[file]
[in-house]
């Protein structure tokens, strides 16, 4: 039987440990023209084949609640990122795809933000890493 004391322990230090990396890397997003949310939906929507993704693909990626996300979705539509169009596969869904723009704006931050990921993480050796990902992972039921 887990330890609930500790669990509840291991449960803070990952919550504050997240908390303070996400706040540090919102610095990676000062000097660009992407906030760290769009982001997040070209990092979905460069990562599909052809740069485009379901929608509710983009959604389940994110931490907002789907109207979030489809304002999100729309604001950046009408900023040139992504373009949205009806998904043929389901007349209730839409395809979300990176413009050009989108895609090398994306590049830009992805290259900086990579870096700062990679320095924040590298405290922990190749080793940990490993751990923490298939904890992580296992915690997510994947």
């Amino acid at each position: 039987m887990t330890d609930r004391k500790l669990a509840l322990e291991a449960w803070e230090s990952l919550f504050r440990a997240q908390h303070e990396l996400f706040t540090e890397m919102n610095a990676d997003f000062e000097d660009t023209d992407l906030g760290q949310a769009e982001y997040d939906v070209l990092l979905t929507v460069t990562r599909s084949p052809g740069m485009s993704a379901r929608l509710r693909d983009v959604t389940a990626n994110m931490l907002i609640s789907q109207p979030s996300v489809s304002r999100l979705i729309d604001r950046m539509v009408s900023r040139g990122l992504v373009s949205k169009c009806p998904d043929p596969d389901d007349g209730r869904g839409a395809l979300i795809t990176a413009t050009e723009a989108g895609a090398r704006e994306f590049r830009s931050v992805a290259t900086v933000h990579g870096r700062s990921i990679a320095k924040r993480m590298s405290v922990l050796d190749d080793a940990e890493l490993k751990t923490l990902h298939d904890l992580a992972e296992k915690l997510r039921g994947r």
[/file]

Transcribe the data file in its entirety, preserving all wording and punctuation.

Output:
[in-house]
């Protein structure tokens, strides 16, 4: 039987440990023209084949609640990122795809933000890493 004391322990230090990396890397997003949310939906929507993704693909990626996300979705539509169009596969869904723009704006931050990921993480050796990902992972039921 887990330890609930500790669990509840291991449960803070990952919550504050997240908390303070996400706040540090919102610095990676000062000097660009992407906030760290769009982001997040070209990092979905460069990562599909052809740069485009379901929608509710983009959604389940994110931490907002789907109207979030489809304002999100729309604001950046009408900023040139992504373009949205009806998904043929389901007349209730839409395809979300990176413009050009989108895609090398994306590049830009992805290259900086990579870096700062990679320095924040590298405290922990190749080793940990490993751990923490298939904890992580296992915690997510994947």
């Amino acid at each position: 039987m887990t330890d609930r004391k500790l669990a509840l322990e291991a449960w803070e230090s990952l919550f504050r440990a997240q908390h303070e990396l996400f706040t540090e890397m919102n610095a990676d997003f000062e000097d660009t023209d992407l906030g760290q949310a769009e982001y997040d939906v070209l990092l979905t929507v460069t990562r599909s084949p052809g740069m485009s993704a379901r929608l509710r693909d983009v959604t389940a990626n994110m931490l907002i609640s789907q109207p979030s996300v489809s304002r999100l979705i729309d604001r950046m539509v009408s900023r040139g990122l992504v373009s949205k169009c009806p998904d043929p596969d389901d007349g209730r869904g839409a395809l979300i795809t990176a413009t050009e723009a989108g895609a090398r704006e994306f590049r830009s931050v992805a290259t900086v933000h990579g870096r700062s990921i990679a320095k924040r993480m590298s405290v922990l050796d190749d080793a940990e890493l490993k751990t923490l990902h298939d904890l992580a992972e296992k915690l997510r039921g994947r």